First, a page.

Altering the Conversation - A Follower's Perspective


Here is my response to your questions in the comments of my "Hearing through my Partner" post.

Altering the conversation
(from this follower's perspective)

When a leader leads a movement, there are varying degrees of energy, speed, fluidity etc. he or she can lead the movement with. That tells me about the structure I have to work within. This is an area where I think perhaps some nuevo tango teachers might be doing a better job explaining certain dance concepts like energy exchange, compression, and expansion etc. I'm trying not to generalize, but I've noticed that this topic comes up more in nuevo-based classes, which I think has a lot more to do with how nuevo developed as a teaching method, rather than the actual sequences and moves that are taught and then associated with "nuevo tango".

There are so many factors in deciding how much I can contribute, before I even get to what the music might actually call from my body to do. That's why this post has taken so long to write - and even now I think I've only gotten the tip of the iceberg. And as long-winded as this post is, the amount of time I actually spend actively thinking of what to do when while I'm dancing seems like the blink of an eye. It's only in retrospect that I get a picture of why something worked, or didn't work.

Regardless of the music, ask yourself, "Is this a conversation?"

First, as a follower, I have to decide if I'm actually having a conversation with my partner - or rather, am I being invited to have one. On only one occasion have I felt that I was allowed no input of my own into the dance. An out-of-town dancer was visiting Austin for a weekend with his partner and I had the opportunity to dance with him a few times during classes. The first time I danced with him was the first time I felt tango, as it is often cliched, as a fight. We were dancing to a song I liked very much and I wanted to have a part in its interpretation. He was having nothing of it. I felt like I was in an iron cage. I couldn't have mis-followed his lead even if I had tried. When I gave resistance of any kind, he simply moved and placed me where he wanted me to be. This is the surprising part - he never actually hurt me or caused me physical discomfort. His embrace was very firm, nearly rigid - but not painful. How he managed that, I have no idea.  It was just very restricting. I felt a bit like furniture. The only time he relaxed the embrace even a little, was when I glued myself to his body from my temple to my hip. I don't mean just connected - I mean glued, without a sliver of daylight between us. When I was able to do that, he relaxed a little. The point is, we were not having a conversation. I was going to dance to his interpretation of the music, period. In that situation I had to decide if it was worth it to adapt, or chose not to dance with him. Maybe it was my Leo personality, but I saw it as a challenge, and continued to dance with him several times that weekend to try to figure him out. I learned a lot, but I think I would have to skip dancing like that in a social setting.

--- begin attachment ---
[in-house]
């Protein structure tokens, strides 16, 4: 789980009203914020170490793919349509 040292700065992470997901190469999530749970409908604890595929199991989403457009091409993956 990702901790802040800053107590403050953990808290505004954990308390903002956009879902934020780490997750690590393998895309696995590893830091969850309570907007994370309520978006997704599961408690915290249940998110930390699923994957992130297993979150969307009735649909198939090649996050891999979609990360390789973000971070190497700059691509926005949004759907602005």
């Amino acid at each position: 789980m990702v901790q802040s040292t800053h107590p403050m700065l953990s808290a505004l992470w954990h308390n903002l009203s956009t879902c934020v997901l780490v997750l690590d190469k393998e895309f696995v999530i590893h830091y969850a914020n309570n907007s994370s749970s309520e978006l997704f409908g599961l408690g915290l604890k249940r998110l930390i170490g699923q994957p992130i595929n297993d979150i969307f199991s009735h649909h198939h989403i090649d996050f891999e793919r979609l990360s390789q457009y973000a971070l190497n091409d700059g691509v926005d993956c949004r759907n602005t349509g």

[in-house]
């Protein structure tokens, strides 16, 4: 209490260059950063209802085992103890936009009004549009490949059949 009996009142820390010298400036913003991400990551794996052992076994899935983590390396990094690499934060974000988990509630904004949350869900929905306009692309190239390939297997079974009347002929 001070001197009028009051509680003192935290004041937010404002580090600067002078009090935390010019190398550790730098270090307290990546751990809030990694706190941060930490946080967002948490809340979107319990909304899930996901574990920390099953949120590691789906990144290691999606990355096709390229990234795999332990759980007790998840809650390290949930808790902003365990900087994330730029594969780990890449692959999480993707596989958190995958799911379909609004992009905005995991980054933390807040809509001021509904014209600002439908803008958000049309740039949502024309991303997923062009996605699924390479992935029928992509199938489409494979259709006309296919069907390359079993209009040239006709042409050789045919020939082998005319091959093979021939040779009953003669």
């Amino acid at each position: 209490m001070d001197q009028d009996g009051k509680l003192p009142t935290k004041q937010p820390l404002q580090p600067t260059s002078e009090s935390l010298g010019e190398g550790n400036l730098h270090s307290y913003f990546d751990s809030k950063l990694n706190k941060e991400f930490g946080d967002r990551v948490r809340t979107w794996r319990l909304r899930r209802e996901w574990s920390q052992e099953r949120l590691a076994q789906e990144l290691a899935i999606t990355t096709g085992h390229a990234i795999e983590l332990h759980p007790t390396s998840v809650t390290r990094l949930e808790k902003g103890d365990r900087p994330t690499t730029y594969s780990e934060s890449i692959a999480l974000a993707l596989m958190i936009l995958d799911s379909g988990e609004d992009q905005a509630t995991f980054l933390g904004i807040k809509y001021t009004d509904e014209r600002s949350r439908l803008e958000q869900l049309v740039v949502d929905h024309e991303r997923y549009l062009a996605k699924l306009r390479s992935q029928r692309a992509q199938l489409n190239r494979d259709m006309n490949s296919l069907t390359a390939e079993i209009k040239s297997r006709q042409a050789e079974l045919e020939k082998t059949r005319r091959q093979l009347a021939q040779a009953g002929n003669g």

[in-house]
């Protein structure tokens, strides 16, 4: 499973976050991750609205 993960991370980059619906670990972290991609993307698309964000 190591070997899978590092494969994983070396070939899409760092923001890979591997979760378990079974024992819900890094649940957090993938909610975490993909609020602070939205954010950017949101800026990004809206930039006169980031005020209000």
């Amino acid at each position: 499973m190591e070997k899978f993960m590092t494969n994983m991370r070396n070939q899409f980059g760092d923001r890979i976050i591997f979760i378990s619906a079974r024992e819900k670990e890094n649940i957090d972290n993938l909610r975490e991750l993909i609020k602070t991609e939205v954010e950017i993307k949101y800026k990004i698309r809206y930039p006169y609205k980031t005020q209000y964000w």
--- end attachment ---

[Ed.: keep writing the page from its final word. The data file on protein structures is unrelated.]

Second, do I have the skill?

Pretty self explanatory. I may hear a beautiful triple toe tap opportunity or something, but I'll likely never get that in my repertoire.

Third, do I have the time?

Even if my leader is willing and able to give me freedom in the dance conversation, with some pieces (like milongas) I'm not going to have much time. My window of opportunity is going to be very slim - though some leaders still manage to somehow give incredible freedom and space even in the fastest milongas. If I'm not sure I'll be fast enough, or if I don't know my partner well, I'm likely to skip adding a lot of my own interpretation into the milonga - at least until I know my leader's style and preferences better.

Fourth, do I have the space?

This comes in two parts. One, is he or she giving me the space I need to do things I would like to express the music? I won't fight my leader for the space - if he gives it, great. If not, I work with what I have. Second, are the floor conditions conducive to what I would like to do with the music? My partner could be giving me the room for the the larger, sweepy move I hear in the music - but if I can feel the hem of the follower's skirt behind me (for example), I'm going to play it safe and small.

Fifth, do I have the energy/momentum from your leader?

I've heard from leaders that one of the worst feelings they can experience from a follower is that they are being used as almost physical leverage for the follower to do her own movements. One gentleman told me that, at best, he felt sort of irrelevant when that happened, at worst, dragged off balance and a danger to other dancers on the floor.  If my partner isn't providing the energy, or the momentum for the movement that I'm feeling in the music, I skip it. Maybe he doesn't feel the energy in the music quite the same way.  Maybe he's afraid the the resulting movement will be too big or take too long. Whatever the reason, the opening/invitation isn't there.

For example, when I have the momentum from the lead and the inspiration in the music, I like to occasionally decorate a front ocho with a rulo (see Jennifer Bratt's demonstration here).  Once I hear the opportunity in the music, how the leader leads the ocho determines if: